The development objective of the Ecosystem Services Improvement Project for India is to improve forest quality, land management and non-timber forest produce (NTFP) benefits for forest dependent communities in selected landscapes in Madhya Pradesh and Chhattisgarh. The proposed Global Environment Facility (GEF) project will be implemented in close coordination with Green India Mission (GIM) on three components: (1) capacity building (training and technical assistance); (2) enhancement of forest carbon stocks through forest quality improvement approaches and improved livelihoods for forest dependent communities (interventions); and (3) reversal of land degradation on private land holdings and common property resource lands through development of models and capacity for scaling up of sustainable land management practices (interventions). Forest and private land holdings and Common Property Resources (CPR) lands for project support and intervention will be identified within a defined landscape planning approach to facilitate ecological connectivity between ecologically important habitats and biologically richareas. A fourth component will provide project management coordination. 1) The objective of the first component is to enhance the capacity and skills of the State Forest Departments, the Forest Development Agencies, and local communities for improving management of forest and land resources and ensuring the delivery of sustainable benefits to local communities that depend on these resources. 2) The objective of the second component is to improve the quality and productivity of the existing forests so as to ensure sustained flows of ecosystem services and carbon sequestration, and to ensure the sustainable harvesting and value addition of NTFP to provide economic benefits to forest dependent communities that promote conservation and improve ecological connectivity be

  • Madhya Pradesh Citizen Access to Responsive Services Project

    The development objective of the Citizen Access to Responsive Services Project for India is to improve access to public services guarantee act (PSGA) services by citizens of Madhya Pradesh, and in particular by under-represented groups. The project comprises of two components. The first component, results-based financing aims to support the implementation of critical public management reforms needed to reach the results. It consists of following three sub-components: (i) access to services and citizen outreach; (ii) simplification of government services; and (iii) performance management. The second component, technical assistance will provide specialized technical assistance to support implementation of the government program and achievement of project results. It consists of following three sub-components: (i) supporting government process reengineering; (ii) enhancing information and communication technologies (ICT) infrastructure and strengthening ICT capacity; and (iii) strengthening project management.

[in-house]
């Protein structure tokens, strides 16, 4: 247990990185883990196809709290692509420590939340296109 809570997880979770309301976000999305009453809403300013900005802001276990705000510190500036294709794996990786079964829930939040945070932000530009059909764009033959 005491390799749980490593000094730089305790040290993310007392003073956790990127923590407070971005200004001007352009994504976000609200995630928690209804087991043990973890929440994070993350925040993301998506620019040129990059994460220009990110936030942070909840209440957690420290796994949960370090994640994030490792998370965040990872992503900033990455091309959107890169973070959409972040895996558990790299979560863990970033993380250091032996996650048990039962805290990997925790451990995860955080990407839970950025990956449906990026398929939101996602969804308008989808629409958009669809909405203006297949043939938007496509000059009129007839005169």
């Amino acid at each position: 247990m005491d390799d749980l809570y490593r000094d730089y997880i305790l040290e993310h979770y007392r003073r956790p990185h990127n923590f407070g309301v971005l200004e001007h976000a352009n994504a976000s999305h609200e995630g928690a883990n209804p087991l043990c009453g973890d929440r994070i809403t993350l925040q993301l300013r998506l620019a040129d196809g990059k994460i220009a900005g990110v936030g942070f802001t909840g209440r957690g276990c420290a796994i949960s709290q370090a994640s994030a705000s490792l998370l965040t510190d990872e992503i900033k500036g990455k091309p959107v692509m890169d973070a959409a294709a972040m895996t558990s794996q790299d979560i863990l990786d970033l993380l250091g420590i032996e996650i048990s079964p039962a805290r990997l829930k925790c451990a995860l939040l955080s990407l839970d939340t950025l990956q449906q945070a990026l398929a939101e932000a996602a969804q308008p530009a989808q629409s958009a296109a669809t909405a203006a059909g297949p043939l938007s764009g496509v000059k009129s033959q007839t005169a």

• Assam Citizen-Centric Service Delivery Project

    The development objective of the Assam Citizen-Centric Service Delivery Project for India is to improve access in the delivery of selected public services in Assam. The project comprises of two components. The first component, technical assistance will provide specialized technical assistance to support implementation of the government program and the achievement of the project development objective (PDO). It consists of following sub-components: (i) strengthening right to public services (RTPS) implementation; (ii) supporting process re-engineering in selected services; (iii) setting up public facilitation centers; and (iv) promoting citizen engagement. The second component, results-based financing aims to support the Government of Assam to implement critical public management reforms related to delivery of public services.

  • National Agricultural Higher Education Project

    The objective of the National Agricultural Higher Education Project for India is to support participating agricultural universities and ICAR in providing more relevant and higher quality education to Agricultural University students. There are three components to the project, the first component being support to agricultural universities. This component will finance investments by participating AUs to improve the qualityand relevance of agricultural education and research toward agricultural transformation. The component will competitively award significant additional resources to participating AUs and will finance goods, works, non-consulting services, training and consultant’s services. this component includes three subcomponents: support to AUs, centers for advanced agricultural science and technology, and ICAR innovation grants to AUs. The second component is the investment in ICAR leadership in agricultural higher education. This component will finance the carrying out of institutional reforms within ICAR in order to enhance ICAR’s effectiveness in coordinating, guiding and managing agricultural higher education and its interactions with AUs and key stakeholders nationwide through interventions that increase the quality and relevance of agricultural higher education. Finally, the third component is the project management and learning. The component will strengthen ICAR’s management capacity for project implementation, including: (a) the establishment/maintenance of a Project Implementation Unit (PIU), a Steering Committee, a Technical Committee and a Monitoring and Evaluation Cell to ensure compliance with the Project’s procurement, financial management, safeguards and reporting requirements, and the carrying out of the administration, supervision, monitoring and evaluation of IDP Grants, CAAST grants and innovation grants and/or proposals therefor; (b) the provi